Tuesday, December 22, 2009

Don't Vote For Them, It Only Encourages Them

Great Britain looks set to have its first ever televised election debates after a deal was struck between the three big parties and the main broadcasters. The Prime Minster, Gordon Brown, Conservative leader David Cameron and Lib Dem leader Nick Clegg (no, me neither) have agreed to go head-to-head in a series of three debates. The first will be broadcast on ITV, the second on Sky and the third on the BBC. Fabulous. Just when you thought TV couldn't get any more boring along come these jokers to make yer 2010 complete.

Boy George is appealing against a probation service decision barring him from appearing on the next series of reality show Celebrity Big Brother. In May, the singer - real name George O'Dowd - was released on licence from prison four months into a fifteen-month sentence for imprisoning a male escort. London Probation refused his request to appear on Big Brother, as he is still on licence and wears an electronic tag. Presumably on the grounds that he'd served his debt to society and they didn't see why he should be banged up with recidivists for another six weeks. O'Dowd's High Court appeal has been postponed from Monday until Tuesday as his barrister is stuck in Amsterdam because of the weather. The singer was convicted of false imprisonment after admitting handcuffing Norwegian Audun Carlsen to a wall in his London home in April 2007.

Ricky Whittle has called for Strictly Come Dancing's voting figures to be released to the general public. The Hollyoaks actor, who came second in the BBC dancing competition, said that the show should follow the lead of The X Factor, which made all voting statistics public. 'They never tell us and I don't think they ever will, which is a bit of a shame,' the Guardian quotes him as saying. 'At the end of the day it's a public channel. X Factor came out with all the stats and it would be nice to see how the voting was going to see what people were doing right and wrong.' A BBC spokesman said: 'We never reveal exact figures from our shows as we have a relationship of trust with our contestants and it would be unfair to disclose the exact nature of difference in their popularity.' In other words, Ricky, do you really want to be humiliated by them revealing by just how many Chris Hollins beat you? I thought not ... Still, you gave the Daily Mail another nice BBC-bashing headline for a day so, you know, jolly well done on that.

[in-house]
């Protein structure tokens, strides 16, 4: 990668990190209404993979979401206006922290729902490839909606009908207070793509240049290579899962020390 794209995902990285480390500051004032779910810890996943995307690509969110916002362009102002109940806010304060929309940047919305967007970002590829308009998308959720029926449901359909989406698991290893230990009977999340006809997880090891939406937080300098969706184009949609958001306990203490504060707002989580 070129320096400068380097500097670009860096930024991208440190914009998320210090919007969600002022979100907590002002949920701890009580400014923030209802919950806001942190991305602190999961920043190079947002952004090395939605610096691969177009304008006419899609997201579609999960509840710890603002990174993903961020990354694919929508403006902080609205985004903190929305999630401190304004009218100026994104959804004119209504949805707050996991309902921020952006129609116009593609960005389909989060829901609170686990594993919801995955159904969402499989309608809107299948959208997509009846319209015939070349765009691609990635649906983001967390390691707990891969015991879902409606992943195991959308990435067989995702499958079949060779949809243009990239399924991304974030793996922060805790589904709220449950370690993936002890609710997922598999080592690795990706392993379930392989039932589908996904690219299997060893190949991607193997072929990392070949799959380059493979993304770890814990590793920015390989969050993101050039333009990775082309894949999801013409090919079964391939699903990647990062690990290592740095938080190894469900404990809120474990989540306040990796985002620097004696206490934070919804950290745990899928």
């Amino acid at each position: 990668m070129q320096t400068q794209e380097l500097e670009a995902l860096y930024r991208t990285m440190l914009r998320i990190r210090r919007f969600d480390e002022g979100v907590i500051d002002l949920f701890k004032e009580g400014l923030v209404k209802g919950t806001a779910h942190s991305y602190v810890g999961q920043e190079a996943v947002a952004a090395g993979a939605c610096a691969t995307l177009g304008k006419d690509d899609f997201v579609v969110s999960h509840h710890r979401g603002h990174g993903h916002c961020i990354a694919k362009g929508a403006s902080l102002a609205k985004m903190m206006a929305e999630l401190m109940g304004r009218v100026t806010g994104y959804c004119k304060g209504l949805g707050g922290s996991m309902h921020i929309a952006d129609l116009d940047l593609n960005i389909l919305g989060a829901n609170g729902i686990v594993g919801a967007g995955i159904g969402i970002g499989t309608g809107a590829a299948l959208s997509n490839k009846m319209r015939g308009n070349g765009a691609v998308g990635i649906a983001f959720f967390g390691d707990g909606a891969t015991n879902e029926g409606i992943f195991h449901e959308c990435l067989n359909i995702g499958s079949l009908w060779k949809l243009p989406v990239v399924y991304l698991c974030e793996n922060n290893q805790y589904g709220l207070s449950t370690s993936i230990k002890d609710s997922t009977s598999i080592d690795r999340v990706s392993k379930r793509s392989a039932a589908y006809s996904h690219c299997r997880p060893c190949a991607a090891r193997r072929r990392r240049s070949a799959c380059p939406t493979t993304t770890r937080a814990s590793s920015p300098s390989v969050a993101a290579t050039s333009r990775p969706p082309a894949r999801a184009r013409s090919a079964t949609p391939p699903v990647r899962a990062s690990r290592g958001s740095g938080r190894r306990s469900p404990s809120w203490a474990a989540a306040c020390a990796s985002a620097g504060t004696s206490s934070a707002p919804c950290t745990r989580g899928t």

An estimated five million listeners tuned in to Radio1's Top Forty show as the battle for the Christmas number one between Rage Against the Machine and The X Factor winner Joe McElderry breathed new life into the Sunday afternoon chart rundown. Ironically, that's about four million more than the number of people who bought both singles combined. Chart expert Paul Gambaccini described the head-to-head – which was won by the US band after an Internet campaign to stop McElderry and Simon Cowell's record label Syco capturing the top spot – as one of the great chart battles of all time. 'Not only was it the meeting of two incredible forces – Simon Cowell versus Facebook, physical versus digital sales – it was a story you could follow day by day,' said Gambaccini. 'I rarely listen to the chart show these days but I did for the last half hour yesterday. They built up the suspense and milked it for all it was worth.' Mark Goodier, who presented the Top Forty for a decade until 2002, said the battle had captured people's imagination because they could make a difference to the outcome. 'The music business is very good at delivering exactly what the very powerful chairmen of the music companies want, but now and again something different happens,' said Goodier. 'The great democracy of the Internet means you can compete against The X Factor and all of its marketing dollars and make a difference. It could be a sign of similar things to come.'

Tina O'Brien has been offered a role in BBC's Waterloo Road. The ex-Coronation Street actress, who played teenage mother Sarah-Louise Platt in the soap, was reportedly hoping to return to her old part but then changed her mind when she split from former co-star Ryan Thomas. An industry insider told the Mirror: 'They would have had lots of scenes together and the atmosphere would have been unbearable.'

Irish channel TV3 is taking legal action against rival its RTE after the latter mixed up listings in the RTE Christmas Guide. TV3 claimed that inaccuracies in the Boxing Day listings, which were juxtaposed with those of UTV, could have a serious impact on the channel's viewing figures. The commercial station has also complained about the lack of exposure for its film schedule in the TV guide. RTE, which receives over two hundred million Euros a year in licence fee money, confirmed that it has received legal correspondence from its rival and said the mistake was made by an external supplier. The network denied any malice in the errors, insisting that it has promoted TV3 shows on its cover three times this year. 'We have no problem with honest mistakes but when it's this many at such an important time of year, we need them to be fixed and rectified so we can all move on,' Maureen Catterson of TV3 said. Muirne Laffan, executive director of RTE Publishing, responded: 'We have endeavoured to mitigate the errors and have addressed it on our website, where we have published the correct television listings. However, we feel the demands from TV3 are excessive and cannot be met.'